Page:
Place:Horsley (near Wylam), Northumberland, England

NameHorsley (near Wylam)
Alt namesHorsley
TypeTownship, Civil parish
Coordinates54.988°N 1.853°W
Located inNorthumberland, England     ( - 1955)
See alsoOvingham, Northumberland, Englandancient parish in which it was a township
Tynedale Ward, Northumberland, Englandancient county division in which it was located
Hexham Rural, Northumberland, Englandrural district of which it was part 1894-1974
Nafferton, Northumberland, Englandcivil parish absorbed in 1955
Spittle (near Hexham), Northumberland, Englandcivil parish absorbed in 1955
Welton, Northumberland, Englandcivil parish absorbed in 1955
Whittle (near Hexham), Northumberland, Englandcivil parish absorbed in 1955
Tynedale District, Northumberland, Englanddistrict municipality covering the area 1974-2009
source: Family History Library Catalog

NOTE: There is a second place named Horsley (near Otterburn) (redirected to Otterburn) further north in Northumberland as well as a larger settlement nearer Newcastle now named Longhorsley, but formerly named Long Horsley.

A Vision of Britain through Time provides the following description of Horsley (near Wylam) from John Marius Wilson's Imperial Gazetteer of England and Wales of 1870-72:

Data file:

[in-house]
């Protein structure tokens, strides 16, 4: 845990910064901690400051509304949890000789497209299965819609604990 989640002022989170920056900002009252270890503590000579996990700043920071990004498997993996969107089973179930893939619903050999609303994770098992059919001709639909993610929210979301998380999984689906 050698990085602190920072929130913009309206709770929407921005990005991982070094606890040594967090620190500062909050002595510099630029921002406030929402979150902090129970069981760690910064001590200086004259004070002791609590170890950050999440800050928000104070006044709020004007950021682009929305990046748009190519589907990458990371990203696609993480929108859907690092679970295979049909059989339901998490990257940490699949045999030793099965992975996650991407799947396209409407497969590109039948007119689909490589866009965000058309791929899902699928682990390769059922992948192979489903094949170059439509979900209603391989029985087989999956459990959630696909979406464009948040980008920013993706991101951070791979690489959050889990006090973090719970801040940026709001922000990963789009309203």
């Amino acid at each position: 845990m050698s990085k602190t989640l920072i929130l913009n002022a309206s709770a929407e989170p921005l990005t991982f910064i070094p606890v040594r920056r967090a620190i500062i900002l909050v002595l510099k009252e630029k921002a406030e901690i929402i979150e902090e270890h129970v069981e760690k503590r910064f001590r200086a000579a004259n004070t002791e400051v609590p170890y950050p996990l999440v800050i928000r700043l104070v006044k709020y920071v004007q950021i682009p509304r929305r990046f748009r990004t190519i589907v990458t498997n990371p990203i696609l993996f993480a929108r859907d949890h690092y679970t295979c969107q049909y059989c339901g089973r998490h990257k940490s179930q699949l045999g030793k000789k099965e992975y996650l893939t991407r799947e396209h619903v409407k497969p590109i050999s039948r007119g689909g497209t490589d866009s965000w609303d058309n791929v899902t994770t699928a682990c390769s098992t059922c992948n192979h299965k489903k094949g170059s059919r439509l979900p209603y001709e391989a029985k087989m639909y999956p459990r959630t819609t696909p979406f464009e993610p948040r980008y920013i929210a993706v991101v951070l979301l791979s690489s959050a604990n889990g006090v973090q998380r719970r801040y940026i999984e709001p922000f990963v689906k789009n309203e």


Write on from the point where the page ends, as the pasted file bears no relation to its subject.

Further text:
"HORSLEY, a township in Ovingham parish, Northumberland; near the Roman wall, the river Tyne, and the Newcastle and Carlisle railway, 2½ miles NW of Wylam. It has a post office under Wylam, and chapels for Independents and Wesleyans. Acres: 1,478. Population: 272. Houses: 58.

Horsley (near Wylam) was a township in the ancient parish of Ovingham and became a separate civil parish in 1866. From 1894 it was part of Hexham Rural District. In 1955 the civil parish enlarged by the abolition of the four neighbouring parishes of Nafferton, Spittle (near Hexham), Welton and Whittle (near Hexham). In 1974 rural districts were abolished and Horsley became a civil parish in the Tynedale District until 2009 when municipal districts were abolished and Northumberland became a unitary authority.

Research Tips

  • Northumberland Archives previously known as Northumberland Collections Service and Northumberland County Record Office. Now based within Woodhorn Museum in Ashington and providing free access to numerous records for local and family historians alike.
Full postal address: Museum and Northumberland Archives, Queen Elizabeth II Country Park, Ashington, Northumberland, NE63 9YF; Phone: 01670 624455
There is a branch office in Berwick upon Tweed.